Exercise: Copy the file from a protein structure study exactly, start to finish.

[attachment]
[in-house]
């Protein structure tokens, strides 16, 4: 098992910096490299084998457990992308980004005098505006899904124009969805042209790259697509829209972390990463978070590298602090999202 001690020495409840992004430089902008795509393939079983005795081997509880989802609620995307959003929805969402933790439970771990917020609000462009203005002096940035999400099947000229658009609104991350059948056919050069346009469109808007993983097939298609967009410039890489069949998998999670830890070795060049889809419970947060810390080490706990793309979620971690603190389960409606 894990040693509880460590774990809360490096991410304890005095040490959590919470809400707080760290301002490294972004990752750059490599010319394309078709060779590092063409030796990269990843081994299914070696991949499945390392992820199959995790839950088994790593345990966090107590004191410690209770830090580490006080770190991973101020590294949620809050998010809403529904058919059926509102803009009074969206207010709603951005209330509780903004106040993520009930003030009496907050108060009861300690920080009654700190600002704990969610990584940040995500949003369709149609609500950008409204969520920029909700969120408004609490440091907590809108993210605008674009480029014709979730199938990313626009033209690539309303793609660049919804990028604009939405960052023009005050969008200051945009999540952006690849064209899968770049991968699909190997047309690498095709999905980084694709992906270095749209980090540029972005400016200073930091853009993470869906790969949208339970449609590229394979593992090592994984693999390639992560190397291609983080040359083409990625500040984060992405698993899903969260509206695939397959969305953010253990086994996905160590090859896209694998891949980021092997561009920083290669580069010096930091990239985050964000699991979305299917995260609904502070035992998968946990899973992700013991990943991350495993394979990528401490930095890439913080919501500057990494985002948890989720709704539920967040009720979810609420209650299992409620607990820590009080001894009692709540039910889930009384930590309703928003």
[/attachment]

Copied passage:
[in-house]
């Protein structure tokens, strides 16, 4: 098992910096490299084998457990992308980004005098505006899904124009969805042209790259697509829209972390990463978070590298602090999202 001690020495409840992004430089902008795509393939079983005795081997509880989802609620995307959003929805969402933790439970771990917020609000462009203005002096940035999400099947000229658009609104991350059948056919050069346009469109808007993983097939298609967009410039890489069949998998999670830890070795060049889809419970947060810390080490706990793309979620971690603190389960409606 894990040693509880460590774990809360490096991410304890005095040490959590919470809400707080760290301002490294972004990752750059490599010319394309078709060779590092063409030796990269990843081994299914070696991949499945390392992820199959995790839950088994790593345990966090107590004191410690209770830090580490006080770190991973101020590294949620809050998010809403529904058919059926509102803009009074969206207010709603951005209330509780903004106040993520009930003030009496907050108060009861300690920080009654700190600002704990969610990584940040995500949003369709149609609500950008409204969520920029909700969120408004609490440091907590809108993210605008674009480029014709979730199938990313626009033209690539309303793609660049919804990028604009939405960052023009005050969008200051945009999540952006690849064209899968770049991968699909190997047309690498095709999905980084694709992906270095749209980090540029972005400016200073930091853009993470869906790969949208339970449609590229394979593992090592994984693999390639992560190397291609983080040359083409990625500040984060992405698993899903969260509206695939397959969305953010253990086994996905160590090859896209694998891949980021092997561009920083290669580069010096930091990239985050964000699991979305299917995260609904502070035992998968946990899973992700013991990943991350495993394979990528401490930095890439913080919501500057990494985002948890989720709704539920967040009720979810609420209650299992409620607990820590009080001894009692709540039910889930009384930590309703928003």